Letters from Lummi
LETTERS FROM LUMMI:: Lummi Nation continues to grow in the sophistication of their pursuit of treaty claims, moving from blanket objection to a more targeted and leveraged resistance to concepts the tribe believes endanger their rights under treaty.
Lummi Nation in August withdrew without comment its administrative appeal of the City of Bellingham’s proposed regional stormwater project at West Bakerview Road and Arctic Avenue, releasing tribal resistance to an enlarged and relocated Costco and associated shopping center at that location. In return, Lummi Nation may receive consideration for municipal water and stormwater supply for the tribe’s trust lands on 80 acres of property at Slater Road and Interstate 5 in Ferndale, a highly strategic property at the entrance to a corridor that could supply construction materials to the Gateway Pacific Terminal at Cherry Point.
Mayor Kelli Linville expressed hope the tribe might similarly relax their claims against a cleanup action plan for the Cornwall Avenue landfill site proposed by the City of Bellingham and state Dept. of Ecology, the first of a number of proposed cleanup and habitat restoration projects along more than 11 miles of Bellingham Bay shoreline. Thawing relations among allies might also permit the completion of the city’s Overwater Walkway that would join the Cornwall site to Boulevard Park in an unbroken pedestrian boardwalk.
In August, Lummi Nation embarked on a second totem pole journey from South Dakota to the Salish Sea and north to Alberta, Canada, connecting with many tribal and non-tribal communities in the path of coal and tar sands oil exports. The journey concluded last week with a ceremonial raising of the pole at the Beaver Lake Cree Nation in Canada.
In an eloquent statement at the outset of the journey, Lummi Chairman Timothy Ballew II scoped the great task of his people:
“For generations, tribal peoples have witnessed the impact of faceless ‘persons’—corporations—on the lands, water, air, and human and environmental health,” Ballew said. “Though at times consulted, we have not been heard as a real voice in defending our traditional homeland territories. Instead, we have seen the degradation of our land and water, our traditional foods and medicines, and the health of our people.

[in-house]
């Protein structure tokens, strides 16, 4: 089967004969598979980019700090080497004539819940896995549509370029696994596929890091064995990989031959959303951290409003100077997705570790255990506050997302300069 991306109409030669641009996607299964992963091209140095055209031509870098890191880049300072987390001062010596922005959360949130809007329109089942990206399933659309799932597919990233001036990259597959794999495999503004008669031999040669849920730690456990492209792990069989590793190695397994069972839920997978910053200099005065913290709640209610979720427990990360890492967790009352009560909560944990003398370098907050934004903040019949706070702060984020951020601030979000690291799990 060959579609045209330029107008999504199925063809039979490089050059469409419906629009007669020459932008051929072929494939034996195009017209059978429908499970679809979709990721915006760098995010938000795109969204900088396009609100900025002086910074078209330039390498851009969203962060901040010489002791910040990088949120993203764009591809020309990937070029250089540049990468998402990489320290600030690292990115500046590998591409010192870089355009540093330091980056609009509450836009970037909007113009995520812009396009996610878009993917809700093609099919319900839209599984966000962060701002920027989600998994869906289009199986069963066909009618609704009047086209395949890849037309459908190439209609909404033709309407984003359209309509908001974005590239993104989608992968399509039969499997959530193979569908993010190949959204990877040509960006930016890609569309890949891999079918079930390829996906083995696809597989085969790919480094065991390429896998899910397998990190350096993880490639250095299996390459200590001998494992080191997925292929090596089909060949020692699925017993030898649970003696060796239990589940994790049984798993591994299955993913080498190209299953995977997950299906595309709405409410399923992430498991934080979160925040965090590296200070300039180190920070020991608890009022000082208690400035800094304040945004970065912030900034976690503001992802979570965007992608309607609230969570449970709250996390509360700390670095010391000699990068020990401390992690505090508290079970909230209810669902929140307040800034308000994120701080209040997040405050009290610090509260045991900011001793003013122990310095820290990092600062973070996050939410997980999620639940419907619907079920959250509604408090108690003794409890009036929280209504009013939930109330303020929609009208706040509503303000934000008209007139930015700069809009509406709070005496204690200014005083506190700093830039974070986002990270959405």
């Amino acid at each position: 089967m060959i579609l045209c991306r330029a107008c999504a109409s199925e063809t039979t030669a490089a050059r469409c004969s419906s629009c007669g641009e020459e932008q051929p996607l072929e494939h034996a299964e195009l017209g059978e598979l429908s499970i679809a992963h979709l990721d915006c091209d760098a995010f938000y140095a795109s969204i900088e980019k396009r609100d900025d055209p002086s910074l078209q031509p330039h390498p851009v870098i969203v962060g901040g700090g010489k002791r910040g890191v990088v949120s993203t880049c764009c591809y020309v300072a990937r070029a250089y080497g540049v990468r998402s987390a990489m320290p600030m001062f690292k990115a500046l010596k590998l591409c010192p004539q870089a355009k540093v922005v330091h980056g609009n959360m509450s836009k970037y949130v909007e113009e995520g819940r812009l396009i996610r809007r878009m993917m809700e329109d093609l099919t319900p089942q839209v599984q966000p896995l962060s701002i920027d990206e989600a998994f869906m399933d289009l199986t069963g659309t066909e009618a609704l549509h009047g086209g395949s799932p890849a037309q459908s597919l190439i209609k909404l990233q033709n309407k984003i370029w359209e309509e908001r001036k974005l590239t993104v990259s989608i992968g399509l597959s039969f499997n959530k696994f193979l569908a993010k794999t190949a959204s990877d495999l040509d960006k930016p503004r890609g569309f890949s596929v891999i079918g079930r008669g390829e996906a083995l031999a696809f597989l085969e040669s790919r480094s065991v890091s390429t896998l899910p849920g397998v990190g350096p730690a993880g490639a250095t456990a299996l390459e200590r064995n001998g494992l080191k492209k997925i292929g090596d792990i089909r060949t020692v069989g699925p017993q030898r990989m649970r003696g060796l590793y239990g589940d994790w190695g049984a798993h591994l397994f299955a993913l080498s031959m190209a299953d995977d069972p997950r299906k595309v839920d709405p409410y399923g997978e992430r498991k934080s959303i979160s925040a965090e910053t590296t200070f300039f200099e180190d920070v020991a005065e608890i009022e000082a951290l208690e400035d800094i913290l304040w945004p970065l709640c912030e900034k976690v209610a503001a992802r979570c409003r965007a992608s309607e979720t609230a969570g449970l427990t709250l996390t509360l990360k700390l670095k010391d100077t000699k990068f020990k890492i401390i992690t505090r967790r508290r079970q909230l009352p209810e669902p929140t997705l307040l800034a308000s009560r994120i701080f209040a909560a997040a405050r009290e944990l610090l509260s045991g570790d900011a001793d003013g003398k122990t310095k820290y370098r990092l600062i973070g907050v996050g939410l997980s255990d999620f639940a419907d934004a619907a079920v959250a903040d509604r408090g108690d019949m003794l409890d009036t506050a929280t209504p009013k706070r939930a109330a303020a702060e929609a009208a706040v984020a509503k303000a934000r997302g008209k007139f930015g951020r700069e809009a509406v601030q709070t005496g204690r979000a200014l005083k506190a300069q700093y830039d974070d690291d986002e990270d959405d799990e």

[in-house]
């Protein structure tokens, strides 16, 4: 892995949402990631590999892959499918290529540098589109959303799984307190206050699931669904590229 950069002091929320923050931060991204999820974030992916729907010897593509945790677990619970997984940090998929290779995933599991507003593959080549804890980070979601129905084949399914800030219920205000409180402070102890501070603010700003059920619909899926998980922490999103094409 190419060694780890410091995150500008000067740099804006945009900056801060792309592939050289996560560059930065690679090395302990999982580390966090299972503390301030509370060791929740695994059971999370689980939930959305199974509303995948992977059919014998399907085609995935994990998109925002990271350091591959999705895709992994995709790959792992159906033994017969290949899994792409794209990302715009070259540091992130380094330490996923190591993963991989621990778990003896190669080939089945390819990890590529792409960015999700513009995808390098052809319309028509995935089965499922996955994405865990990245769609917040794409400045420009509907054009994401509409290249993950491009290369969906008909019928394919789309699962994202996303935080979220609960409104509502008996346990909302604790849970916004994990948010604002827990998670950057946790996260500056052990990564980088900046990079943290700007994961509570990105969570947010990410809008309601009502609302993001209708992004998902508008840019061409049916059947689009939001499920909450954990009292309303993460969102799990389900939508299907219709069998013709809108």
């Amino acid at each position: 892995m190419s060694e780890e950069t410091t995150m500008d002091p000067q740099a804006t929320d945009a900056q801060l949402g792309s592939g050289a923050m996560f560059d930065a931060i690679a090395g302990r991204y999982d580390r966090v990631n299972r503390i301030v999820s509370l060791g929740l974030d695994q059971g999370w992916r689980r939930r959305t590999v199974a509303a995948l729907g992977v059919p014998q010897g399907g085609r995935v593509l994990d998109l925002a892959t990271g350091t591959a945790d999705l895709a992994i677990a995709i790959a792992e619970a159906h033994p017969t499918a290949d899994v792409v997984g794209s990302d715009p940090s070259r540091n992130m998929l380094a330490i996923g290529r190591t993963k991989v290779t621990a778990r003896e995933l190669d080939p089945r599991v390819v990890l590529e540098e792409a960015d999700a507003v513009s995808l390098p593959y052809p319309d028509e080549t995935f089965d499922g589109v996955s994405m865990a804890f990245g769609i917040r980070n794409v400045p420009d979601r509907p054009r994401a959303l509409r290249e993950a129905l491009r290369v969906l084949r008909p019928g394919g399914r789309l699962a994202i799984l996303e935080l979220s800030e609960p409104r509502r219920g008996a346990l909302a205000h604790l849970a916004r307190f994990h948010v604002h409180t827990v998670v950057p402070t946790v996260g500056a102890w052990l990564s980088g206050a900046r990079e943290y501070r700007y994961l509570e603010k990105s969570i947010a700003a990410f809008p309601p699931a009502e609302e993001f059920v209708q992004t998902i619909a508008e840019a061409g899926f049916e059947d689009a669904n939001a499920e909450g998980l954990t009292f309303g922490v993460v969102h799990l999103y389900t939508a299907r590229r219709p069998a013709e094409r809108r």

“We wonder how Salish Sea fisheries, already impacted by decades of pollution and global warming, will respond to the toxic runoff from the water needed for coal piles stored on site. How will Bellingham’s recreational and commercial boaters navigate when more than 400 cape-sized ships, each 1,000 feet long, depart Cherry Point each year bearing individual loads of 287,000 tons of coal? What will happen to the region’s air quality as coal trains bring dust and diesel pollution? And of course, any coal burned overseas will come home to our state as mercury pollution in our fish,” Ballew noted.
On the issue of water quality and availability, Lummi Nation has shown great energy and leadership, joining other Coast Salish tribes in formal protest of the state’s plan for updating the clean-water rules that are partly tied to how much fish people eat.
The Northwest Indian Fisheries Commission, which represents 20 Western Washington tribes, sent the governor a letter last week expressing “dissatisfaction” with the proposal and expressing concern about additional delays in addressing water quality concerns. Under the federal Clean Water Act, the state must adopt standards that ensure rivers and major bodies of water are clean enough to support fish that are safe for humans to eat.
“The tribes’ principal objective for revised water-quality standards is to protect the health of future generations, and we have determined that your proposal does not meet this goal,” the tribes wrote Gov. Jay Inslee. Tribal leaders met with the regional director of the Environmental Protection Agency this week, requesting federal intervention to address their concerns.
Tribal leaders have also expressed caution about discussions underway between Whatcom County and an Ag District Coalition that seeks to form four new Watershed Improvement Districts (WIDs)—legal entities in the form of special purpose taxing districts intended to better leverage agricultural claims to water in the Drayton, Laurel, Sumas, and South Lynden drainage basins. The effort to create WIDs comes in response to a Lummi and Nooksack Indian Tribe petition of the federal court, asking the government to rule on how much water should be set aside for stream flows required for salmon and the tribes’ senior water right. While tribal leaders hold cautious optimism about renewed local efforts to quantify the availability of water, they’re concerned about the creation of new legal entitlements in an already complex arena of claims.
The proposed WIDs are frightfully non-democratic in their construction, created by a simple majority of landowners in each basin, further reduced by a requirement that the landowners must control 4.5 acres of agricultural property or greater—an organization of farmers by farmers for farmers that essentially pushes uses of water other than agriculture out of the discussion. A number of these farmers do not themselves hold a water right, so the ad hoc creation of new entities that can assert new legal rights at the state level is potentially a problem.
Not content to leave their fate entirely to boards and courts, Lummi Nation joined other Coast Salish Nations last week to launch the Nawt-sa-maat Alliance—“One house. One heart. One prayer”—in a call for unified action to protect the Salish Sea and its communities from the threat of projects that endager their way of life. The formidable alliance will join an international rally on climate concerns at the Peace Arch on the Canadian border on Sept. 20.
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